It’s easy to assume when you admire your beautiful engagement ring on your finger that the rarest parts of your piece of jewelry are the jewels.
Diamonds are actually made from one of the most common elements in the universe: carbon. Their molecules are lined up perfectly in such a way that they create the scintillating, sparkling gems that you know. However, as valuable as diamonds, rubies, sapphires, and other precious gemstones can be, they aren’t the rarest part of your jewelry.
The precious metals that form the setting of your jewelry are, in fact, precious for a reason: unlike the carbon that makes up your diamond, there are very limited amounts of the elements gold, silver, and platinum here on Earth or even in the universe. That’s because when you’re wearing a precious metal, you’re really wearing the heart of a star.
How are Precious Metals Formed?
It might be hard to believe, but gold and other precious metals are not naturally created on Earth. It takes a tremendous amount of energy and power to create gold at all. It’s only through nuclear fusion — the nuclei of atoms fusing together — to create the element gold. There are only three places where this fusion can happen: a particle accelerator, a nuclear reactor, or in the heart of a star that has gone supernova.
A supernova occurs at the end of a star’s life. The star has used up all of its nuclear energy, collapses in on itself, and then explodes, sending bits of its matter shooting out into the universe. The explosion of a supernova creates enough energy to fuse many atoms together at their nuclei, creating gold, silver, platinum, and other precious metals before flinging them out into the universe. In fact, Earth’s supply of gold may have been created when two supernovas collided with each other, sending out unprecedented amounts of atomically-fused elements.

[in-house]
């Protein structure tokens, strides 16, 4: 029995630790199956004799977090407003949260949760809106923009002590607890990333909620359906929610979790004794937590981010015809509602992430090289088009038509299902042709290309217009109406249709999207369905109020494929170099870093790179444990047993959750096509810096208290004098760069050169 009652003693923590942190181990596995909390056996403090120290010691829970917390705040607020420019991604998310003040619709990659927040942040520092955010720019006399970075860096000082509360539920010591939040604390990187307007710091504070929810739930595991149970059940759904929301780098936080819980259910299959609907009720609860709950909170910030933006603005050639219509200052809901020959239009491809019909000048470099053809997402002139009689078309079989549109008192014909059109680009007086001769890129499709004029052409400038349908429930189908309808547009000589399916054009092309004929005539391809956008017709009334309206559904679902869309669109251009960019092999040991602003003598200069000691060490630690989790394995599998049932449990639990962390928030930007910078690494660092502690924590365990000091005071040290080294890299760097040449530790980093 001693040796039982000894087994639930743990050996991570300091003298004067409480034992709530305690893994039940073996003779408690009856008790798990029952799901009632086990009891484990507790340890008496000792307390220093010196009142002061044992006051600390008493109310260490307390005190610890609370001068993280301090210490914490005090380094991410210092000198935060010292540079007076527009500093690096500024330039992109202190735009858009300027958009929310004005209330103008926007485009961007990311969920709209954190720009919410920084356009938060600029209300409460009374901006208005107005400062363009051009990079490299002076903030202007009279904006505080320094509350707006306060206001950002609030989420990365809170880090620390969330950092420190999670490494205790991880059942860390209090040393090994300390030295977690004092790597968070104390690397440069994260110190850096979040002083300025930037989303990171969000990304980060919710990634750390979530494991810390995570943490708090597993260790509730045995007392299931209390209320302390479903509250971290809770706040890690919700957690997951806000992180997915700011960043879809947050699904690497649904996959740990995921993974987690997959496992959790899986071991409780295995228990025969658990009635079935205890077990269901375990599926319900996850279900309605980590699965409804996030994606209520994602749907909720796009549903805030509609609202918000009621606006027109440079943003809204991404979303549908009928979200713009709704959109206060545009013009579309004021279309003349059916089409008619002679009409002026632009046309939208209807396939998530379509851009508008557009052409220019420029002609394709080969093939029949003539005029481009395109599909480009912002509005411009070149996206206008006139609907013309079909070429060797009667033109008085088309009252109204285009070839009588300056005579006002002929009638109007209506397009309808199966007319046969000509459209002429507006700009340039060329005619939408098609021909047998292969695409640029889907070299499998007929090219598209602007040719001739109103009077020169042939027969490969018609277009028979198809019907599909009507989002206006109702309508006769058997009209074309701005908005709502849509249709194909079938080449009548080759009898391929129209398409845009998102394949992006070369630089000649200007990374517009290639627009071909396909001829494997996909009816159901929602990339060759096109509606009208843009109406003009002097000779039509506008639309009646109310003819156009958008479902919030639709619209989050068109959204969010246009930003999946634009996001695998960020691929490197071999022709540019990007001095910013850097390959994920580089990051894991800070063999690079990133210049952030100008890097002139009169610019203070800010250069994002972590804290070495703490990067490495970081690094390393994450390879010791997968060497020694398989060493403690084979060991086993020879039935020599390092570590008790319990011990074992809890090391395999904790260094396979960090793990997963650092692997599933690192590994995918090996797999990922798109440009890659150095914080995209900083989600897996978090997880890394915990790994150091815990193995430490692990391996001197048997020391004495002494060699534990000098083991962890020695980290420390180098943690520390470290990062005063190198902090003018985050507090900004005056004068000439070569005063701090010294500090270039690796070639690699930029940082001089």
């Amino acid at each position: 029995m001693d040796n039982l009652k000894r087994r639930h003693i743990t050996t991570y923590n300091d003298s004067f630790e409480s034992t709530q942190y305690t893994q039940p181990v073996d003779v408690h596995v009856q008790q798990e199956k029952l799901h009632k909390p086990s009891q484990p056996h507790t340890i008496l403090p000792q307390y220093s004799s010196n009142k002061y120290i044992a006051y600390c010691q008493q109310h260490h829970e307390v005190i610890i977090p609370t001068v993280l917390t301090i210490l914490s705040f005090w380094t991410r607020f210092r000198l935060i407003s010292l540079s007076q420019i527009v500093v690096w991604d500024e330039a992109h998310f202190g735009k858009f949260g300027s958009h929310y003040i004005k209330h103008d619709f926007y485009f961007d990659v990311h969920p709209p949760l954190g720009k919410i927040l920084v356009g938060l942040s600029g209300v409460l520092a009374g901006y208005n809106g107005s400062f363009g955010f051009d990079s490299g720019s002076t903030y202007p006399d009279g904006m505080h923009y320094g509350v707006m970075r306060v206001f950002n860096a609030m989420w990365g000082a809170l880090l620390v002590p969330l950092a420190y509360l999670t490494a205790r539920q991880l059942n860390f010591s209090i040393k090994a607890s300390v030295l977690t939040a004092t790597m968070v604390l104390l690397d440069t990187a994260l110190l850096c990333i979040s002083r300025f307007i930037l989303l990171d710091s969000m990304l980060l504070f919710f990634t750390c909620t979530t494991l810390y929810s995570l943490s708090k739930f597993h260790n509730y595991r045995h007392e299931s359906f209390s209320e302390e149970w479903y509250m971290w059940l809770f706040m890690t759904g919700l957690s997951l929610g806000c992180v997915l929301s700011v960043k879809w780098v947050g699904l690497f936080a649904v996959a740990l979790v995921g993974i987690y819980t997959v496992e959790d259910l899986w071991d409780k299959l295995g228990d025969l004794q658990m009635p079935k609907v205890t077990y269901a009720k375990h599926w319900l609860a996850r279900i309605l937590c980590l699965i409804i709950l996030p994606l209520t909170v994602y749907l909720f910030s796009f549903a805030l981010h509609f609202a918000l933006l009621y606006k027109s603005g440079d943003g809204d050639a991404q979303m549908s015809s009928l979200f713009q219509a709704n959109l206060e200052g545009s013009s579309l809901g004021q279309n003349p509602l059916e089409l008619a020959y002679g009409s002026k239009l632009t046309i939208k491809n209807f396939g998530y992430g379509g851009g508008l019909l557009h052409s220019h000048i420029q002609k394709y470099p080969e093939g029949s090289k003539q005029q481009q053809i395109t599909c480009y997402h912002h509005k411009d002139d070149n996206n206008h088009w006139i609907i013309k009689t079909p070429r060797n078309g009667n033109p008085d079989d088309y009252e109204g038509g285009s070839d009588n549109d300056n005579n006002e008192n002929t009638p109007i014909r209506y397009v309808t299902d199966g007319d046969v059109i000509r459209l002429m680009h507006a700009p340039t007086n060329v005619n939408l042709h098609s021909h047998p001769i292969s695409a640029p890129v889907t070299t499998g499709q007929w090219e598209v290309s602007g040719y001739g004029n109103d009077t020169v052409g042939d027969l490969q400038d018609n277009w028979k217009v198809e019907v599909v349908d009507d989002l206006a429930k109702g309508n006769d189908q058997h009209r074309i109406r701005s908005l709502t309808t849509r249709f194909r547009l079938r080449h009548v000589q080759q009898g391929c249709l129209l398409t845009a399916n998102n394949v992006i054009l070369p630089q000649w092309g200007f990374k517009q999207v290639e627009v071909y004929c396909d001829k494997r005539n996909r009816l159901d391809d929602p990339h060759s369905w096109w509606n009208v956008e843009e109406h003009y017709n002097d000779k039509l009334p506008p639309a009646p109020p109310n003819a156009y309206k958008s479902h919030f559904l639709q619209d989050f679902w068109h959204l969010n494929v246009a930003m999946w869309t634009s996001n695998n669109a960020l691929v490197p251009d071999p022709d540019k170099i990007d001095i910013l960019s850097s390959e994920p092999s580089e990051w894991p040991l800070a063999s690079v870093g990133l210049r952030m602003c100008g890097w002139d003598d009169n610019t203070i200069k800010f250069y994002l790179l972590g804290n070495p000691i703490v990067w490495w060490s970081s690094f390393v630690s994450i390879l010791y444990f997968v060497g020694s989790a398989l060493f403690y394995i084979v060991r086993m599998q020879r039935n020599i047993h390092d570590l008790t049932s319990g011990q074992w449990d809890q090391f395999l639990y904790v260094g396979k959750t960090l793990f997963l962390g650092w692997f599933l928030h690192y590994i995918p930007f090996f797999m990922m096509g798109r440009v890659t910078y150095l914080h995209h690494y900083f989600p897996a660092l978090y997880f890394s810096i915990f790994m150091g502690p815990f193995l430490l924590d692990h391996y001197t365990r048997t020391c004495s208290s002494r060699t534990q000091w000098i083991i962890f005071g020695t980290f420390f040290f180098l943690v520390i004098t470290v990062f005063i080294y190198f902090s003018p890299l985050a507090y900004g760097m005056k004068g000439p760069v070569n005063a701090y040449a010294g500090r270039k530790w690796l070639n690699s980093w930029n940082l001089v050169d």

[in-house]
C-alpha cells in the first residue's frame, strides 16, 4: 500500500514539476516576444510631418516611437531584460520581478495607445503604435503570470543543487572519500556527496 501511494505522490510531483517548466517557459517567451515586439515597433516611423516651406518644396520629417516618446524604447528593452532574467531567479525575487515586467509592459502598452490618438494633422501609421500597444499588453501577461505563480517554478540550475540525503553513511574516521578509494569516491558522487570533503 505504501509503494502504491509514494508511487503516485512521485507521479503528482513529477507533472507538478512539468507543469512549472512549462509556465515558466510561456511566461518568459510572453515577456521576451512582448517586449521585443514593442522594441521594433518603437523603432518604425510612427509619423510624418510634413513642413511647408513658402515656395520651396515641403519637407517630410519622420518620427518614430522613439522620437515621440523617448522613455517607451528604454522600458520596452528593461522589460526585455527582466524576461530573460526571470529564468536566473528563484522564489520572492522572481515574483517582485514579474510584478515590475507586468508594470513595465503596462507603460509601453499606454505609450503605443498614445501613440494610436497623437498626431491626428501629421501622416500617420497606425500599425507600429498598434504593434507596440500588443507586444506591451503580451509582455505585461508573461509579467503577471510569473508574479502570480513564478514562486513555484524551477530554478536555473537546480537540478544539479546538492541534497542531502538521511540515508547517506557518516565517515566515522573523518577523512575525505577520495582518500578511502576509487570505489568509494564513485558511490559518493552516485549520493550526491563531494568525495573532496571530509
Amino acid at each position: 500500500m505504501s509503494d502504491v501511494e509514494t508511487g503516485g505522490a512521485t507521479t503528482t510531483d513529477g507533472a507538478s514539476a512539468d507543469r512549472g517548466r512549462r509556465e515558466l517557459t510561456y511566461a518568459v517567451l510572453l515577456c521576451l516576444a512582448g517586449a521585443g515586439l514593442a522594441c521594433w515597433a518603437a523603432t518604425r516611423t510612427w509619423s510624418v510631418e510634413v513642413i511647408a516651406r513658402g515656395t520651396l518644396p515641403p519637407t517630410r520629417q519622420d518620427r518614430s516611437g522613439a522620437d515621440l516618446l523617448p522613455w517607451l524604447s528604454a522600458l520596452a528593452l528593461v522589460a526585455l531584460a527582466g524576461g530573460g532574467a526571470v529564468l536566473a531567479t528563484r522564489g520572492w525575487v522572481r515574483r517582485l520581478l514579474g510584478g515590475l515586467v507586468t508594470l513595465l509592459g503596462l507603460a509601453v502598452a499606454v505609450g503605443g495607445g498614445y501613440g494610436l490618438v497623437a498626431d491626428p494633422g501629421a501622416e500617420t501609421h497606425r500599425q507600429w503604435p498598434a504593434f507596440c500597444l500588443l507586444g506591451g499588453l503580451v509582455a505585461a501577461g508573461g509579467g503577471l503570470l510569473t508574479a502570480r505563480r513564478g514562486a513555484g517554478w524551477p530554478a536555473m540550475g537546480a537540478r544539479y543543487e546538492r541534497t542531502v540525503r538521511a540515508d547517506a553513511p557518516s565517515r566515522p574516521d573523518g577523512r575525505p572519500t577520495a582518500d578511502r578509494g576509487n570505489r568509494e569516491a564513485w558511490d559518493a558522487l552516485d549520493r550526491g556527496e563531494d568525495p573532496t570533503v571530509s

How did Gold and Other Precious Metals Make Their Way to Earth?
The prevailing theory is that following the supernova or the collision of dead stars, a gold-rich meteorite shower struck Earth roughly 3.8 billion years ago. Earth was still in its molten state, slowly cooling in the aftermath of the Big Bang. The precious metals struck Earth and other planetary bodies in our galaxy — it’s possible that this meteorite shower is one of the reasons that our moon is pock-marked with craters — and, clinging to the iron in Earth’s mantle, sank to the molten core of the Earth.
If all the gold sank to the Earth’s core, could we humans find and use it? That’s a question that scientists are still trying to figure out the precise details of, but the widest accepted belief is that while most of the gold on earth is likely still in the core, the rest was “circulated” or thrown to the surface during volcanic events and settled in the crust of the earth. Over time, these veins of gold would be slowly covered up by soil and rock before later being discovered by humans.
The next time you garnish yourself with a beautifully made piece of jewelry, don’t just admire the sparkle of your gemstones. Touch the cool, smooth exterior of the setting and think of the billions of years and miles it journeyed, the unfathomable power and energy that took to create it, and the incredible luck for that vein of gold to be thrown out of the core of the Earth and into the vein that it was mined from.